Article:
How Airbnb Supports Co-Hosting

A deep dive into Airbnb’s collaborative hosting infrastructure

By: Angeline Rao


Airbnb’s mission is to empower Hosts to deliver one-of-a-kind stays that make it possible for guests to experience the world in a more authentic and connected way. Sometimes hosting is handled by one person, but in many cases hosting is a group effort. Hosts often share their responsibilities with another trusted person, such as a family member or a neighbor. These trusted partners are Co-Hosts on the Airbnb platform who are granted access to the Host’s listing, reservations, and messaging with guests.

Co-Hosting is just one form of Host collaboration. As hosting has become mainstream, the scale of hosting has grown as well; in fact, many people now host on Airbnb as their primary occupation. From Host entrepreneurs running their own businesses, to Hosts that are part of established hospitality companies, these types of Hosts collaborate through a Team on Airbnb. Within a Team, hosting team members are granted roles that correspond to their real world hosting responsibilities (e.g., guest manager) and have a set of corresponding permissions (e.g., permitted to message guests).

As the number of collaborative Hosts grows and new forms of collaboration get introduced, the engineering work to support them becomes increasingly complex. With this challenge in mind, Airbnb has developed a single common infrastructure that can support all current and future Airbnb collaboration products. This solution is now available for all internal teams.

In this blog post, we will cover the unified architecture of collaborative hosting at Airbnb and how we use this shared infrastructure to streamline the process of building products for Hosts. In the next section, we will illustrate why supporting collaborative hosting without a shared infrastructure quickly became unwieldy. Then, we will walk through Airbnb’s architecture for collaborative hosting. Finally, we will discuss how this infrastructure supports the needs of product engineers.

Background & Motivation

Before we jump into collaborative hosting, let’s consider the single Host model. Because only one person is associated with each listing, this data could easily be stored with a host_id column in our listings database. We can then perform a single check to figure out whether a user has permission to take an action on a listing. This might look like the following:

if (isListingHost) {
// Take action on listing

When Airbnb launched its first collaborative hosting product, Co-Hosting, we used these types of comparisons, just as we did with the single host model.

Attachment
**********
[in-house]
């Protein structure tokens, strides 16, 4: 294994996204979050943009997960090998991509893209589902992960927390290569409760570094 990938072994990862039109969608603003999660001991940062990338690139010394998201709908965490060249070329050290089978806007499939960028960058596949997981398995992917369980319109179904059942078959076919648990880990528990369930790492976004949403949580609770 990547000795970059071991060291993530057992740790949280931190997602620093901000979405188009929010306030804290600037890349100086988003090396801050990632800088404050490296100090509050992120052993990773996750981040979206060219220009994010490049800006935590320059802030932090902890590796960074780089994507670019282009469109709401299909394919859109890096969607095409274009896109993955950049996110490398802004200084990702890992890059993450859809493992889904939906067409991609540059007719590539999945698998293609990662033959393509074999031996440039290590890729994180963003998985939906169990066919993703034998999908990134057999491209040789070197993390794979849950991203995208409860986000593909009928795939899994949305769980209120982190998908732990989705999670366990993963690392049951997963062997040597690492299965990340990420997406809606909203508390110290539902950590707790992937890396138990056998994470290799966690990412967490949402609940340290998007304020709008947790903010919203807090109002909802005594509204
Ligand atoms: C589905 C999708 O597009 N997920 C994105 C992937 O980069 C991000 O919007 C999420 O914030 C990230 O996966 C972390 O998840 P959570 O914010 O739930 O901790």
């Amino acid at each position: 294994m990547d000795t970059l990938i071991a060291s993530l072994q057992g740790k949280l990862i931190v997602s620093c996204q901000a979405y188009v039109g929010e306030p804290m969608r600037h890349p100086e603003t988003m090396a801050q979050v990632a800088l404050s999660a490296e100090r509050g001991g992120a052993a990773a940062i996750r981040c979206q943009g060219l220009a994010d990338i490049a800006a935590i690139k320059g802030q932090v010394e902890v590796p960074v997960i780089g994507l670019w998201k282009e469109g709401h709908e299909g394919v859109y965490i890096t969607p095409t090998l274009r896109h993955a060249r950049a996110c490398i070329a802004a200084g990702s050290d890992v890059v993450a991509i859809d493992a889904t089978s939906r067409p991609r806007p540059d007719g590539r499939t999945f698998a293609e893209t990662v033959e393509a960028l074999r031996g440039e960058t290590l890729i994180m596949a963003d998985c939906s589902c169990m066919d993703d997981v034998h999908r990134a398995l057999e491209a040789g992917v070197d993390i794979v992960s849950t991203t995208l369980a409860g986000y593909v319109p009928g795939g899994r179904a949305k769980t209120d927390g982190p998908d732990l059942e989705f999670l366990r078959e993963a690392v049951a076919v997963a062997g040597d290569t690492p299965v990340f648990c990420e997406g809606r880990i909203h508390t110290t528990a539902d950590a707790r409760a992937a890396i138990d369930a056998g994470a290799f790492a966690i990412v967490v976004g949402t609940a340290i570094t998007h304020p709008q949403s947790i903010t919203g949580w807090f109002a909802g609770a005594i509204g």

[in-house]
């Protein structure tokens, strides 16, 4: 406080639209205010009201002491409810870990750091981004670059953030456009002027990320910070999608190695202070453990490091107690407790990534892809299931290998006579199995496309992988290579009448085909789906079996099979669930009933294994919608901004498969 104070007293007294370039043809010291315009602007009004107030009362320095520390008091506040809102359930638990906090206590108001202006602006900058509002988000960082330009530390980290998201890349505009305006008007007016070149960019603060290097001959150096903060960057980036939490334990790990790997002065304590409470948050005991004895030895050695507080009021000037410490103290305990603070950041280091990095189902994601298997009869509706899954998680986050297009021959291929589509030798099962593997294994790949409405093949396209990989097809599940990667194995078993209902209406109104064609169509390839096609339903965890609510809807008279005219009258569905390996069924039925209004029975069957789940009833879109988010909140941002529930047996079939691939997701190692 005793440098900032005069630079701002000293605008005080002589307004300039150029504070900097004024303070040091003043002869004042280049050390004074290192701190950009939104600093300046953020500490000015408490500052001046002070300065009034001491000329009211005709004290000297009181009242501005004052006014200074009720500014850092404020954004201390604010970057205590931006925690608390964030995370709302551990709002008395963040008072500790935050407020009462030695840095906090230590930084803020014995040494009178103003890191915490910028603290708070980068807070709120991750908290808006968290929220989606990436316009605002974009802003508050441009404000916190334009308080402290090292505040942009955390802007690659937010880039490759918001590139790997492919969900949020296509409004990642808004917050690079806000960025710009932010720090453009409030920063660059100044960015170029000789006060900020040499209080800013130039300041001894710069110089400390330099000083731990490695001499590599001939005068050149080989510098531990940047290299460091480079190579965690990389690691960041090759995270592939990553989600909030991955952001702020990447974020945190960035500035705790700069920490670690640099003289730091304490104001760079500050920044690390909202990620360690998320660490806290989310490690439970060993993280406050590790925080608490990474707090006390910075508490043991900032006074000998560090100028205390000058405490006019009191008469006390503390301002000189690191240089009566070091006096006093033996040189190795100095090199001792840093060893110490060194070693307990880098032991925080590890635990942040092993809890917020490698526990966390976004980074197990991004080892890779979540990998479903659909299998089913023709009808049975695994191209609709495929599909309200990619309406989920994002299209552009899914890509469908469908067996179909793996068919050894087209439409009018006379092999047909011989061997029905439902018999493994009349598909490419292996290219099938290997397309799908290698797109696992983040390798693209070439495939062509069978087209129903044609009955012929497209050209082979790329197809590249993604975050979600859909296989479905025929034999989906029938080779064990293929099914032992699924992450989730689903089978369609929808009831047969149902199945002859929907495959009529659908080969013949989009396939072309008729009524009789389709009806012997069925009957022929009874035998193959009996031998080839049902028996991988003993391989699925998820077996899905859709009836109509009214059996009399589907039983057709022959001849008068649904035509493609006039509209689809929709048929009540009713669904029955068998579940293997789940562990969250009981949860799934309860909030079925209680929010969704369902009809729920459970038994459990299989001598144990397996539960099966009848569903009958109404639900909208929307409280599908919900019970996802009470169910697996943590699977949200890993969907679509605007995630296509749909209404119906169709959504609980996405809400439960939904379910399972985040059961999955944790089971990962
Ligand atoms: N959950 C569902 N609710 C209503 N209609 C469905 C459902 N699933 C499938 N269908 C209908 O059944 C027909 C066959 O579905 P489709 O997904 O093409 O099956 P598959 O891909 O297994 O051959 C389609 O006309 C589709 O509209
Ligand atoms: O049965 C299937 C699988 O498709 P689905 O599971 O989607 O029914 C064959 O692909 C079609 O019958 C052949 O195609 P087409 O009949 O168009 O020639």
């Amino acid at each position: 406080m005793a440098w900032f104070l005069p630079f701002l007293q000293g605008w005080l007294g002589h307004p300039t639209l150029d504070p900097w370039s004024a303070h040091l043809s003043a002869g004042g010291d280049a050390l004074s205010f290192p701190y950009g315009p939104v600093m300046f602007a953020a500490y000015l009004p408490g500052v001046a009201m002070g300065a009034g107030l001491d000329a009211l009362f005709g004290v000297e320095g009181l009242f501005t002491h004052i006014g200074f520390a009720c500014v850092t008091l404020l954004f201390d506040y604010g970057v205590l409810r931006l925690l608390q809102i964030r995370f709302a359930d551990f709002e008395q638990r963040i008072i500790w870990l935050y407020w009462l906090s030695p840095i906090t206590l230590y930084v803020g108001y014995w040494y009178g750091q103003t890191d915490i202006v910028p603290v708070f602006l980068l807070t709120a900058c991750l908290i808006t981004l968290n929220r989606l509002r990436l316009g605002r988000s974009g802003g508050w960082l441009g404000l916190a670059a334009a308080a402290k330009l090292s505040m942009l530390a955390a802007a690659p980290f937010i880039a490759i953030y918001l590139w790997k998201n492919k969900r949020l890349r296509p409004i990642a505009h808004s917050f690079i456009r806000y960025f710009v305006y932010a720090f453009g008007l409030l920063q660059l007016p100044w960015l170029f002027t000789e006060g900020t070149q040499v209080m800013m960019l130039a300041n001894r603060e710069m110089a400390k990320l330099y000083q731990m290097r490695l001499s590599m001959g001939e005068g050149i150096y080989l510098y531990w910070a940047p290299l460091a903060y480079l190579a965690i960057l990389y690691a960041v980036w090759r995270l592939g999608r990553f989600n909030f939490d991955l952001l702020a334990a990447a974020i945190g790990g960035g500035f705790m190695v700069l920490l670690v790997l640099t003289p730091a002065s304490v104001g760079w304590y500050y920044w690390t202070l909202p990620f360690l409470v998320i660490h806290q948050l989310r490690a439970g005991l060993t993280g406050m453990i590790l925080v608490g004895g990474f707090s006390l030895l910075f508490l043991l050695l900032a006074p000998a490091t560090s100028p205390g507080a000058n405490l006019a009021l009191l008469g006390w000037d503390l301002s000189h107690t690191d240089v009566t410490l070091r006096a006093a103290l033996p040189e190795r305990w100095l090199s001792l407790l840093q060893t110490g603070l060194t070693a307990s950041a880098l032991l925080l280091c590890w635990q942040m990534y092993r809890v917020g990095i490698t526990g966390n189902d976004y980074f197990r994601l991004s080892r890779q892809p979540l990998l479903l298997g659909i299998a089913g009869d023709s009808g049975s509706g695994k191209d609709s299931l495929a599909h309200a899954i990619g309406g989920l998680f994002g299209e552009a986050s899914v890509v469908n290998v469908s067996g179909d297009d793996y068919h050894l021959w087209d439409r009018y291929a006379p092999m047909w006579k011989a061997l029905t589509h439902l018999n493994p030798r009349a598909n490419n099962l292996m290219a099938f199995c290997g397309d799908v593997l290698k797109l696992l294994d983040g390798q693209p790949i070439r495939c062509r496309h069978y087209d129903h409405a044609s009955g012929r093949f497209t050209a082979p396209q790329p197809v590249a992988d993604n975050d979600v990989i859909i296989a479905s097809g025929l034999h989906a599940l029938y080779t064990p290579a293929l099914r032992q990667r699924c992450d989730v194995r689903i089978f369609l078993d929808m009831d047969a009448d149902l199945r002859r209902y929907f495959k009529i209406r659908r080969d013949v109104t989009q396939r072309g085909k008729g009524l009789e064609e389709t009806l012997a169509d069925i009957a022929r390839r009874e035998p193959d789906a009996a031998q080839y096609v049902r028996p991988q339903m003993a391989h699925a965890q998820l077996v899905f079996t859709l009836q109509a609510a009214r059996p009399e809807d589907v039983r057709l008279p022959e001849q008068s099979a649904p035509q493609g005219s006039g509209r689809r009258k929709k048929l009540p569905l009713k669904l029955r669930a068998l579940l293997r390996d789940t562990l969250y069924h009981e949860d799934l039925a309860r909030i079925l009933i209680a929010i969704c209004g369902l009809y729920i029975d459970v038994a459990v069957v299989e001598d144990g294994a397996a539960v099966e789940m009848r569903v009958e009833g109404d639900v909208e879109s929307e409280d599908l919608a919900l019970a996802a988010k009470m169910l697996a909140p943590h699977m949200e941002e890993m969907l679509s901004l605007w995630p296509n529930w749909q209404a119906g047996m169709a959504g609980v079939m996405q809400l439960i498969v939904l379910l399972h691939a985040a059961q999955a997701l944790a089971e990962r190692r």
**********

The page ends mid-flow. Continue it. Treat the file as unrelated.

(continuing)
In our business logic, we need frequently to answer three types of questions around person-to-resource (e.g., listing, reservation, review) relationships:

  1. Permissions: Given a person and a resource, can this person take action X on this resource? The answer to this question helps us ensure that people only take actions on Airbnb that they are explicitly permitted to take. We must not permit someone to edit the price on an unrelated Host’s listing, for example.
  2. Collection Queries: Given a person, what are the resources that they can access? The answer to this question helps us determine which message threads to display in a person’s Airbnb inbox, for example.
  3. Hosts to Display and Notify: Given a resource, who should be displayed to guests, and who should be notified of updates to this resource? The answer to this question helps us determine who should be displayed as the Host(s) of this listing, for example.

After Co-Hosting, we soon found that performing the types of comparisons that we did for the single host model does not scale well to collaborative and more complex use cases.

  • Continually adding logic that is specific to a single type of collaborative hosting results in unwieldy code. For example, permissions checks might start to look like the following:
if (isListingHost || 
isListingCoHost ||
isListingTeamMember ||
isListingCollabHost1 ||
isListingCollabHost2 ||
...) {
// Take action on listing
  • Engineers who are building a new feature need to understand all of the existing types of collaborative hosting and decide how collaborative Hosts should interact with the feature (e.g., which types of Team members should have access to this feature?). If engineers do not include every use case, the feature will not be available to all Hosts.

Without any kind of unifying framework, product development for Hosts can quickly become a laborious process.

Today, because of our collaborative hosting infrastructure, product engineers do not need to worry about specific types of collaborative hosting. They only need to know three things, all of which we will cover in this post:

  1. For permissions, query Himeji.
  2. For collection queries, use the resource’s dedicated service.
  3. For Hosts to display or notify, use the Collaborative Hosting API.

Collaborative Hosting Core Architecture

We use user groups as the data model to represent any group of people. A user group is defined by an id, a group type (e.g., COHOSTING, TEAM), and a list of user group members.

Each member in a user group is defined by their Airbnb user id and a user group role, which allows us to differentiate between the different types of members within a user group. For example, if a Host (listing owner) has a Co-Host, then the corresponding user group would be a user group with type COHOSTING that has two members: the Host, who has the LISTING_OWNER role, and the Co-Host, who has the LISTING_COHOST role.

Diagram of how a Host and their Co-Host represented in the user group data model